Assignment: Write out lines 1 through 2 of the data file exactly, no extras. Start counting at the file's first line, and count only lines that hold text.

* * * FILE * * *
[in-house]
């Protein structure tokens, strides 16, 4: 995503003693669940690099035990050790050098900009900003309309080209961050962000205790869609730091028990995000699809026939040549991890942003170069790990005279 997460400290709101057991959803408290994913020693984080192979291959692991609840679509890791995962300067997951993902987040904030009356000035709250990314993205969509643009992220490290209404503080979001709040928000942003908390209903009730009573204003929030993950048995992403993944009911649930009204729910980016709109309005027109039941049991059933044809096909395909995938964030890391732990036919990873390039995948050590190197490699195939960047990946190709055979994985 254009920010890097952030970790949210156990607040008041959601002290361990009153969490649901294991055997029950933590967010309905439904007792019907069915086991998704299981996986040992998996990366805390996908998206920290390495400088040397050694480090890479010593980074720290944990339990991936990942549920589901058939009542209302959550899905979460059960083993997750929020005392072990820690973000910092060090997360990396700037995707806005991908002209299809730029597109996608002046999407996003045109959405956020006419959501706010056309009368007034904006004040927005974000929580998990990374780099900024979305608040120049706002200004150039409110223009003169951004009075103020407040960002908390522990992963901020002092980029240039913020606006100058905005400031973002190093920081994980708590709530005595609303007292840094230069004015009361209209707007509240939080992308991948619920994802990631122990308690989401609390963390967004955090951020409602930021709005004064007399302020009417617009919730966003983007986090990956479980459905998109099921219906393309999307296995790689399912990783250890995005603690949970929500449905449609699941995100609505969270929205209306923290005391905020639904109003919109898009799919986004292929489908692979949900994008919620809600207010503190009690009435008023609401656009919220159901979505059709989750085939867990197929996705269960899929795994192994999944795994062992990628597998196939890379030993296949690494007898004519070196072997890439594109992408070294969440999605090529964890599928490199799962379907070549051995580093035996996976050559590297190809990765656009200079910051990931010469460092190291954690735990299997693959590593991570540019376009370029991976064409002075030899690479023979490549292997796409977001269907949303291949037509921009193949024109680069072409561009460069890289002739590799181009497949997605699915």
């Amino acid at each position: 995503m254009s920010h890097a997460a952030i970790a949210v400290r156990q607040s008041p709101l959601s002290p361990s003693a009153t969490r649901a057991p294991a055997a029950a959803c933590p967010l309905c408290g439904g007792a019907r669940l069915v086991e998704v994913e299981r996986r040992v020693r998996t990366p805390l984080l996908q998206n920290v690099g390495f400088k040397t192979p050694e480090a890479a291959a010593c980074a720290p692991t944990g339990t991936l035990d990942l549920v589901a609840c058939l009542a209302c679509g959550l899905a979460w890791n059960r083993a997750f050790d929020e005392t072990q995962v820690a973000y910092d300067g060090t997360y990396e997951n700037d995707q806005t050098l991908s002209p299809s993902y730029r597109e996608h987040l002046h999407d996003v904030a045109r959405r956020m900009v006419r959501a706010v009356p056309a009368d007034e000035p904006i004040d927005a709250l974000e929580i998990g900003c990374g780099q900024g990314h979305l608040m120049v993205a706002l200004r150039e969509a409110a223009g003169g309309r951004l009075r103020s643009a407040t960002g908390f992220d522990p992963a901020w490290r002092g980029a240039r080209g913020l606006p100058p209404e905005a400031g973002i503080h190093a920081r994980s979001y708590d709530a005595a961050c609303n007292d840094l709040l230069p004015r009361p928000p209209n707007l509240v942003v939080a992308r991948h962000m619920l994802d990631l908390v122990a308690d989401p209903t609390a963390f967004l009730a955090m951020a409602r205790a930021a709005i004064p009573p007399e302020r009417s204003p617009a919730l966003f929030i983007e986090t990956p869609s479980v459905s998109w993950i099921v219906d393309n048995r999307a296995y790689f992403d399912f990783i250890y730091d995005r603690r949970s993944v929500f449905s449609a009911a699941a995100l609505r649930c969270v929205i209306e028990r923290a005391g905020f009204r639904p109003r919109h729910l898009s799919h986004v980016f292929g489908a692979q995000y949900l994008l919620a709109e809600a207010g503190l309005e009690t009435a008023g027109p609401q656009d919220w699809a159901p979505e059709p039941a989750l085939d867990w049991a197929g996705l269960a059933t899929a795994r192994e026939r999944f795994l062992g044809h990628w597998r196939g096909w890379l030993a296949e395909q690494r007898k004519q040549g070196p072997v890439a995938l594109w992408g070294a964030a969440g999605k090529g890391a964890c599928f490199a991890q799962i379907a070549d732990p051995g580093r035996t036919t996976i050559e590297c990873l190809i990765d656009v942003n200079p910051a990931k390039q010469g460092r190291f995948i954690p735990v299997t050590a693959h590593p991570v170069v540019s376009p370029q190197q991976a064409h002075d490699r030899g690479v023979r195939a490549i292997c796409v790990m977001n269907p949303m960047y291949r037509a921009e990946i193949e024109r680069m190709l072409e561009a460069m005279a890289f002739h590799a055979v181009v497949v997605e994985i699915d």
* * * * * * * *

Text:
[in-house]
């Protein structure tokens, strides 16, 4: 995503003693669940690099035990050790050098900009900003309309080209961050962000205790869609730091028990995000699809026939040549991890942003170069790990005279 997460400290709101057991959803408290994913020693984080192979291959692991609840679509890791995962300067997951993902987040904030009356000035709250990314993205969509643009992220490290209404503080979001709040928000942003908390209903009730009573204003929030993950048995992403993944009911649930009204729910980016709109309005027109039941049991059933044809096909395909995938964030890391732990036919990873390039995948050590190197490699195939960047990946190709055979994985 254009920010890097952030970790949210156990607040008041959601002290361990009153969490649901294991055997029950933590967010309905439904007792019907069915086991998704299981996986040992998996990366805390996908998206920290390495400088040397050694480090890479010593980074720290944990339990991936990942549920589901058939009542209302959550899905979460059960083993997750929020005392072990820690973000910092060090997360990396700037995707806005991908002209299809730029597109996608002046999407996003045109959405956020006419959501706010056309009368007034904006004040927005974000929580998990990374780099900024979305608040120049706002200004150039409110223009003169951004009075103020407040960002908390522990992963901020002092980029240039913020606006100058905005400031973002190093920081994980708590709530005595609303007292840094230069004015009361209209707007509240939080992308991948619920994802990631122990308690989401609390963390967004955090951020409602930021709005004064007399302020009417617009919730966003983007986090990956479980459905998109099921219906393309999307296995790689399912990783250890995005603690949970929500449905449609699941995100609505969270929205209306923290005391905020639904109003919109898009799919986004292929489908692979949900994008919620809600207010503190009690009435008023609401656009919220159901979505059709989750085939867990197929996705269960899929795994192994999944795994062992990628597998196939890379030993296949690494007898004519070196072997890439594109992408070294969440999605090529964890599928490199799962379907070549051995580093035996996976050559590297190809990765656009200079910051990931010469460092190291954690735990299997693959590593991570540019376009370029991976064409002075030899690479023979490549292997796409977001269907949303291949037509921009193949024109680069072409561009460069890289002739590799181009497949997605699915």